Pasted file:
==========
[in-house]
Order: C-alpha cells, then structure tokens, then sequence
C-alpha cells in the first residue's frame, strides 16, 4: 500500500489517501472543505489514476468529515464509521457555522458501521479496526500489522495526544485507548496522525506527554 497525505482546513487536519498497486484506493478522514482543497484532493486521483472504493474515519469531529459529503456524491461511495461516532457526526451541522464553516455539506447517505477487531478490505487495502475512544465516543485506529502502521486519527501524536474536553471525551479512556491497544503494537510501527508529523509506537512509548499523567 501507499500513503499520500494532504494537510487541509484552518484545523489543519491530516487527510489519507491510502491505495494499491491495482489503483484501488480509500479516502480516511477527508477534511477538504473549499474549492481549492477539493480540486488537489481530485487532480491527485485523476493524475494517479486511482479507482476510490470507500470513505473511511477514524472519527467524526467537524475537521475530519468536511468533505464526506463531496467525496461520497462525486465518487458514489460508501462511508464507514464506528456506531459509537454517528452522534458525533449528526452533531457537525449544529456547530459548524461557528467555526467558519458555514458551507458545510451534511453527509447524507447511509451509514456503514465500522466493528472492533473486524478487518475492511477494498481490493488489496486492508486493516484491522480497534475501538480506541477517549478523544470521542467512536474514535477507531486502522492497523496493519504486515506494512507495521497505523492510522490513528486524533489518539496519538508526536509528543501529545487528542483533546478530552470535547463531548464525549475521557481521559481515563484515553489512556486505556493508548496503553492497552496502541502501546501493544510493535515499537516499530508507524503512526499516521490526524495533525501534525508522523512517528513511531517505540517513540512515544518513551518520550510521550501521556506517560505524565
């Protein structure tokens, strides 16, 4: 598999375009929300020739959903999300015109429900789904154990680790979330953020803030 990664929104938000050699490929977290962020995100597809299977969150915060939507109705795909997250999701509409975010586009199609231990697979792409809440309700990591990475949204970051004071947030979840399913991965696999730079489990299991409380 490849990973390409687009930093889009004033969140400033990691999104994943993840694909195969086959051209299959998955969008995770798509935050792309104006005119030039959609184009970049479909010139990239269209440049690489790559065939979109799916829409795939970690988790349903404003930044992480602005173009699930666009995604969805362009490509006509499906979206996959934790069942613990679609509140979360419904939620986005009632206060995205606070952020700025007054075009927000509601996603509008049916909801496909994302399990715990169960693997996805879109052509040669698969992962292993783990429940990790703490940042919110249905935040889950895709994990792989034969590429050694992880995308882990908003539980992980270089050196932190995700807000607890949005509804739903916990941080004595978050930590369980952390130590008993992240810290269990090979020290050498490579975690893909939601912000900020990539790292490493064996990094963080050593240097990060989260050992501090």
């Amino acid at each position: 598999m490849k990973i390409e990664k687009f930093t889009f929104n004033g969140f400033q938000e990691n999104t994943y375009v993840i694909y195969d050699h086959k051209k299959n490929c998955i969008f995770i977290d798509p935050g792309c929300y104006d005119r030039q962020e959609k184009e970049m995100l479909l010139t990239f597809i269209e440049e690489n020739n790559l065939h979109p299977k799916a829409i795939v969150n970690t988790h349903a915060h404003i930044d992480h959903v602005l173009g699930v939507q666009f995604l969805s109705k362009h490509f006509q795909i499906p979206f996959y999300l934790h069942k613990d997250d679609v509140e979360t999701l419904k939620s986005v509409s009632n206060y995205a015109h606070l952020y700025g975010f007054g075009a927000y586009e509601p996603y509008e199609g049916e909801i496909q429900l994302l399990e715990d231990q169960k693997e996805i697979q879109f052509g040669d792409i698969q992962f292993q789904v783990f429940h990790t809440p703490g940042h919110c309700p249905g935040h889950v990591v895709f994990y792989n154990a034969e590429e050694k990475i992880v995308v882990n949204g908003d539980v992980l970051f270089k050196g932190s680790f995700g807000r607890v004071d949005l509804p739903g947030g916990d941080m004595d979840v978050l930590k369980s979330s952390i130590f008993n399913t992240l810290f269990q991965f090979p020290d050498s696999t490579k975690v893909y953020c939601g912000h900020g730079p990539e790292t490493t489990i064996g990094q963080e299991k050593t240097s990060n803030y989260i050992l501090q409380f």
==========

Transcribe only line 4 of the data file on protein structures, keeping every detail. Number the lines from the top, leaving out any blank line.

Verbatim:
């Protein structure tokens, strides 16, 4: 598999375009929300020739959903999300015109429900789904154990680790979330953020803030 990664929104938000050699490929977290962020995100597809299977969150915060939507109705795909997250999701509409975010586009199609231990697979792409809440309700990591990475949204970051004071947030979840399913991965696999730079489990299991409380 490849990973390409687009930093889009004033969140400033990691999104994943993840694909195969086959051209299959998955969008995770798509935050792309104006005119030039959609184009970049479909010139990239269209440049690489790559065939979109799916829409795939970690988790349903404003930044992480602005173009699930666009995604969805362009490509006509499906979206996959934790069942613990679609509140979360419904939620986005009632206060995205606070952020700025007054075009927000509601996603509008049916909801496909994302399990715990169960693997996805879109052509040669698969992962292993783990429940990790703490940042919110249905935040889950895709994990792989034969590429050694992880995308882990908003539980992980270089050196932190995700807000607890949005509804739903916990941080004595978050930590369980952390130590008993992240810290269990090979020290050498490579975690893909939601912000900020990539790292490493064996990094963080050593240097990060989260050992501090």